Speedy Synthesizer Spans 0.2 To 20.0 GHz

June 18, 2010
This addition to the QuickSyn line of compact frequency synthesizers brings low-phase-noise performance and fast switching speed to a bandwidth of 200 MHz to 20 GHz.

Impressive for its combination of switching speed and low phase noise, the first compact QuickSyn frequency synthesizer from Phase Matrix, introduced in late 2008, was nonetheless limited to applications through 10 GHz. In response to the needs of broadband coverage for radar and electronic-warfare (EW) applications, the company has released its latest version of the innovative signal source with double the bandwidth of the original model. The newest QuickSyn model operates from 200 MHz to 20 GHz with 100 s switching speed and phase noise of -110 dBc/Hz 10 kHz from the carrier.

The initial model FSW-0010 synthesizer covers 0.5 to 10.0 GHz. The new model FSW-0020 ranges from 0.2 to 20.0 GHz with no frequency multiplication. Both models tune across their frequency ranges with 0.001-Hz resolution. The broadband 20-GHz QuickSyn frequency synthesizer (Fig. 1) employs a fundamental-frequency voltagecontrolled oscillator (VCO) as the tunable oscillator, locked to a lownoise oven-controlled crystal oscillator (OCXO) frequency reference by means of a wide phase-lock-loop (PLL) bandwidth. The synthesizer is based on the company's patented phaserefining technology (see Microwaves & RF, October, 2008, pp. 101-110) to achieve extremely low levels of phase noise even with high-speed frequency switching. Figure 2 shows a plot of phase noise for a 20-GHz carrier signal. The synthesizer exhibits noise of about -115 dBc/Hz offset 10 kHz from the carrier, dropping to about -147 dBc/Hz far from the carrier.

The 20-GHz QuickSyn frequency synthesizer is small even when compared to modular synthesizers, measuring just 5 x 7 x 1 in. and weighing just 2.1 lbs. But it produces at least +13 dBm output power with a power control range of -10 to +13 dBm by means of a built-in attenuator. It operates from a +12-VDC supply and consumes only 20 W power. In terms of spectral purity, the synthesizer has harmonic content of -40 dBc and spurious content of -60 dBc. As shown by Fig. 2, the phase noise is typically -77 dBc/Hz offset 100 Hz from the carrier, typically -106 dBc/Hz offset 1 kHz, and -115 dBc/Hz offset 100 kHz. The synthesizer operates from its internal 10-MHz reference or an external reference source capable of supplying 10 MHz at +5 dBm.

Although this 20-GHz synthesizer is a fraction of the size of a rackmount instrument, it offers many of the same features as larger units. It offers a full complement of modulation capabilities, with built-in amplitude modulation (AM), frequency modulation (FM), phase modulation, and pulse modulation. It can perform sweeps from a starting power level to an ending power level as well as from a start frequency to a stop frequency. It can also tune frequency in a list mode, using a set of user-programmed frequencies for extremely fast frequency switching and settling times.

The synthesizer typically offers leveled output power of 1 dB across its full frequency range, and provides a user with the means to maintain that accuracy over time. Using its built-in attenuator and digitalto-analog converter (DAC), the frequency synthesizer can maintain leveled output power under digital control. It also includes a temperature sensor that provides information needed to calibrate the source's output power as a function of temperature, using a sophisticated frequency and temperature interpolation routine. This same capability allows a user to create a custom power-to-frequency slope to compensate for the effects of connecting cables, filters, and other components in a measurement setup.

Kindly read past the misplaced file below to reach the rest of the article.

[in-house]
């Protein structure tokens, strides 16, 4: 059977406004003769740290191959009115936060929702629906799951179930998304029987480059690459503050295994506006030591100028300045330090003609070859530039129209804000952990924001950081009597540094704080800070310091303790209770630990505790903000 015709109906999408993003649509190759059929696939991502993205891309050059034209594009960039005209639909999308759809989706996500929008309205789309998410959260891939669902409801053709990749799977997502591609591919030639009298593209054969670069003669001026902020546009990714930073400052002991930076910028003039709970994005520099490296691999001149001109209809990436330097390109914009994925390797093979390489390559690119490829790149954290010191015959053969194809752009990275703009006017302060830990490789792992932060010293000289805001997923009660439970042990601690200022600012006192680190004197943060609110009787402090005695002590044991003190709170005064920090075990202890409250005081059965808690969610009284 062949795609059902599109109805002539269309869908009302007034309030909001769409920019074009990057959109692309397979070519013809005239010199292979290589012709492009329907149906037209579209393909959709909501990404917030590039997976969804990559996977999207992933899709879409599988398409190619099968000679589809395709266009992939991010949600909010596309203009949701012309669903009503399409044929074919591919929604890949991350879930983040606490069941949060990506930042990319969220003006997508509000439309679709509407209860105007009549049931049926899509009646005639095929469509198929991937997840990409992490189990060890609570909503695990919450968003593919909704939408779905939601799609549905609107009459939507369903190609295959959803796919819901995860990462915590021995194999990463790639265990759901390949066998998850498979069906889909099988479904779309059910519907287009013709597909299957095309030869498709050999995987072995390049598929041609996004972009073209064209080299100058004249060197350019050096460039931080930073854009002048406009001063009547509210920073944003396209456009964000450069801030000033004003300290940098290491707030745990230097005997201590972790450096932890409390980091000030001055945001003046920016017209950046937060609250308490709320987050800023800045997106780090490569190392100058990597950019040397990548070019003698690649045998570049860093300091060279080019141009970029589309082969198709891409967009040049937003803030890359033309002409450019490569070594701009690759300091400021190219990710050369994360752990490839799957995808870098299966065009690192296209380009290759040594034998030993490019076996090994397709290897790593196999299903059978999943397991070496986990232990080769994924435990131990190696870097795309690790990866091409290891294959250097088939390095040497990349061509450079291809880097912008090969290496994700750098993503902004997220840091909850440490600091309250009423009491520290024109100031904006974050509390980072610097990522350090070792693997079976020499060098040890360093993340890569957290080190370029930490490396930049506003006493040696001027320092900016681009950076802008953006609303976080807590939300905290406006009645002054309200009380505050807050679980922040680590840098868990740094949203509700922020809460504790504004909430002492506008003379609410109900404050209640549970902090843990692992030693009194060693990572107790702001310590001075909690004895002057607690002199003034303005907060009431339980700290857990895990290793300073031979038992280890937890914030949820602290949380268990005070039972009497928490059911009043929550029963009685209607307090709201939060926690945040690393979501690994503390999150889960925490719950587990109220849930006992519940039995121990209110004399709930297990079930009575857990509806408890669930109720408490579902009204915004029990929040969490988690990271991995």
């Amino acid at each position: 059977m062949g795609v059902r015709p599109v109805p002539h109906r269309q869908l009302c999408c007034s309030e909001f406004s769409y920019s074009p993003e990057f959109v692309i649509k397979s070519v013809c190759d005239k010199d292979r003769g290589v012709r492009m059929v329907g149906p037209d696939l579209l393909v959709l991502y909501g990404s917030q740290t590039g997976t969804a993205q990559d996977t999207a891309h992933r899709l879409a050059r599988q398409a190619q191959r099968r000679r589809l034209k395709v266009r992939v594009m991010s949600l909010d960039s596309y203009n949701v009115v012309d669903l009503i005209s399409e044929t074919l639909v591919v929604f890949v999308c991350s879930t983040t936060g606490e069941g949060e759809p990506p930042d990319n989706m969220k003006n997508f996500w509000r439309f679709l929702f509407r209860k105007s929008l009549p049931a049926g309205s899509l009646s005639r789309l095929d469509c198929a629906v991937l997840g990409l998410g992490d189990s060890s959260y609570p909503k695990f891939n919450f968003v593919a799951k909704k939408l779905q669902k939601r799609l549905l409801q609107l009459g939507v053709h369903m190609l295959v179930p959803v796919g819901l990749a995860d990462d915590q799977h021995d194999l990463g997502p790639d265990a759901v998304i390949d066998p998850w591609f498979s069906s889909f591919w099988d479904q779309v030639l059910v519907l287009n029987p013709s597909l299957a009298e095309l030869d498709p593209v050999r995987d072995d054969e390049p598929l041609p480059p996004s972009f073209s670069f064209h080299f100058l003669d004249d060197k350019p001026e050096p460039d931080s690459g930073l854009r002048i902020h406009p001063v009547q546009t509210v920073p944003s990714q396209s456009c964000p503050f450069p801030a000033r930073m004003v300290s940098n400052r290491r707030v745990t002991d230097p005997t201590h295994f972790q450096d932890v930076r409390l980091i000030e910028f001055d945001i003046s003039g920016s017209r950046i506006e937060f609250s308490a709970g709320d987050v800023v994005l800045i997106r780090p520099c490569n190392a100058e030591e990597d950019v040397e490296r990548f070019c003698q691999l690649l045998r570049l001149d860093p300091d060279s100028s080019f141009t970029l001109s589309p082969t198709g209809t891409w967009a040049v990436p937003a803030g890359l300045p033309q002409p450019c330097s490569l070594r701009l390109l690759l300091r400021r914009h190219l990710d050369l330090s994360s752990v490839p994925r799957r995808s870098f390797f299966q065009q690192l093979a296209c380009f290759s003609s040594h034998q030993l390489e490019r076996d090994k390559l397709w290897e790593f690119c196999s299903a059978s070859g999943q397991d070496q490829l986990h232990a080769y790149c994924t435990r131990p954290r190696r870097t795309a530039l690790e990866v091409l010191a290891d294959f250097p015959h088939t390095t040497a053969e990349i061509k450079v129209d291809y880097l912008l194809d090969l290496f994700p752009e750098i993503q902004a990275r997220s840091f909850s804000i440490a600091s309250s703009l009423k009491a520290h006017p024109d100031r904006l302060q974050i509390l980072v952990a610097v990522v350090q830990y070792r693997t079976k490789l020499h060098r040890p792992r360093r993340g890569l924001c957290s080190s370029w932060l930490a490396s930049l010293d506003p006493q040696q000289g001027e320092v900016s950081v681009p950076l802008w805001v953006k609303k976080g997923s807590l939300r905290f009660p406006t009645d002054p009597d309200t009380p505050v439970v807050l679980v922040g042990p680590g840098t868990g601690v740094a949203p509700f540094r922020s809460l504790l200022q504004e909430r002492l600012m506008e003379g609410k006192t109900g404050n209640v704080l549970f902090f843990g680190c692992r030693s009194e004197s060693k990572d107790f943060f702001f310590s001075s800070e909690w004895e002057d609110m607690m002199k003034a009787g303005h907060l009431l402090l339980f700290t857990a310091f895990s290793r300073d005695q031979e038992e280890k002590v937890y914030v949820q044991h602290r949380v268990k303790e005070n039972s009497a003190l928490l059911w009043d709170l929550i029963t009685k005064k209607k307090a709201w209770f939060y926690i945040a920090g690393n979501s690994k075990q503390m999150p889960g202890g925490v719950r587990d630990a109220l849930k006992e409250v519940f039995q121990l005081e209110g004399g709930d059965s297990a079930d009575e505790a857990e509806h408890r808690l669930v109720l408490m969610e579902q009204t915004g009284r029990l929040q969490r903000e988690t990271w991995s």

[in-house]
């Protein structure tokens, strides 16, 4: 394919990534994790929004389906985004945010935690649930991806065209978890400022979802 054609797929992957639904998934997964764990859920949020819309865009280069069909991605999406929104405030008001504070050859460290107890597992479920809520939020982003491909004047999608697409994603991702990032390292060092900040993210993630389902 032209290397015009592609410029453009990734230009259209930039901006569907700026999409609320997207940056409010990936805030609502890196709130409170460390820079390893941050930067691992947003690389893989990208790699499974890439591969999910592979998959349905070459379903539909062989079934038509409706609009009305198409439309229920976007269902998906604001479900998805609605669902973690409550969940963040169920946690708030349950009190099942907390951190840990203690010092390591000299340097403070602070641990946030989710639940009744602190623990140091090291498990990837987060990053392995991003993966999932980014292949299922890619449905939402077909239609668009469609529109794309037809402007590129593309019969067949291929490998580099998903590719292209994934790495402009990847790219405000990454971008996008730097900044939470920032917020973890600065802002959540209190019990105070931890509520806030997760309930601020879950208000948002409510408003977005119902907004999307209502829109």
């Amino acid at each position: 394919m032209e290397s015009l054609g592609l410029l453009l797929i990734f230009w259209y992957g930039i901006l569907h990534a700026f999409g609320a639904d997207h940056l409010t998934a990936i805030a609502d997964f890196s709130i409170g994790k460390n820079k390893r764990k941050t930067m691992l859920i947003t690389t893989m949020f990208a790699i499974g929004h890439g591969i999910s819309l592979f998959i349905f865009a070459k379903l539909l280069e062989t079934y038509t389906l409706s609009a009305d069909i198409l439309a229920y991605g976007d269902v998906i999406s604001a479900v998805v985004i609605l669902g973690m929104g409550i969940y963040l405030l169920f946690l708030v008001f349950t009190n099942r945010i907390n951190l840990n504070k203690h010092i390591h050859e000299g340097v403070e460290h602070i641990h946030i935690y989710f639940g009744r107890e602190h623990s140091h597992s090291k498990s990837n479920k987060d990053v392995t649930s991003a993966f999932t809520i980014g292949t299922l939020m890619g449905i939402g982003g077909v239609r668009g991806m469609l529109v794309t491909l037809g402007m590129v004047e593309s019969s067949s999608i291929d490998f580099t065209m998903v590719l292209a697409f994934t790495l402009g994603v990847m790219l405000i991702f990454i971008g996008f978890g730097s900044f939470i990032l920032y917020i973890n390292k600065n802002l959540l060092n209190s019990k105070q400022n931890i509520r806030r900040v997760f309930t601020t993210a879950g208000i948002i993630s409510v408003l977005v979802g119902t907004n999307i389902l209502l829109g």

The 20-GHz QuickSyn's frequency-tuning calculations and control are orchestrated by a built-in 200-MHz, 32-b reduced-instruction-setcomputing (RISC) microprocessor. The synthesized signal source includes an SPI interface for fullduplex communications to and from a controller with high throughput, as well as a Universal Serial Bus (USB) port for connection to most modern personal computers (PCs). The small source offers the performance and value sought by many commercial designers, and now the bandwidth needed by many military system and component designers.

Phase Matrix, Inc., 109 Bonaventura Dr., San Jose CA 95134; (408) 428- 1000, FAX: (408) 428-1500, Internet: www.phasematrix.com.

About the Author

Jack Browne | Technical Contributor

Jack Browne, Technical Contributor, has worked in technical publishing for over 30 years. He managed the content and production of three technical journals while at the American Institute of Physics, including Medical Physics and the Journal of Vacuum Science & Technology. He has been a Publisher and Editor for Penton Media, started the firm’s Wireless Symposium & Exhibition trade show in 1993, and currently serves as Technical Contributor for that company's Microwaves & RF magazine. Browne, who holds a BS in Mathematics from City College of New York and BA degrees in English and Philosophy from Fordham University, is a member of the IEEE.

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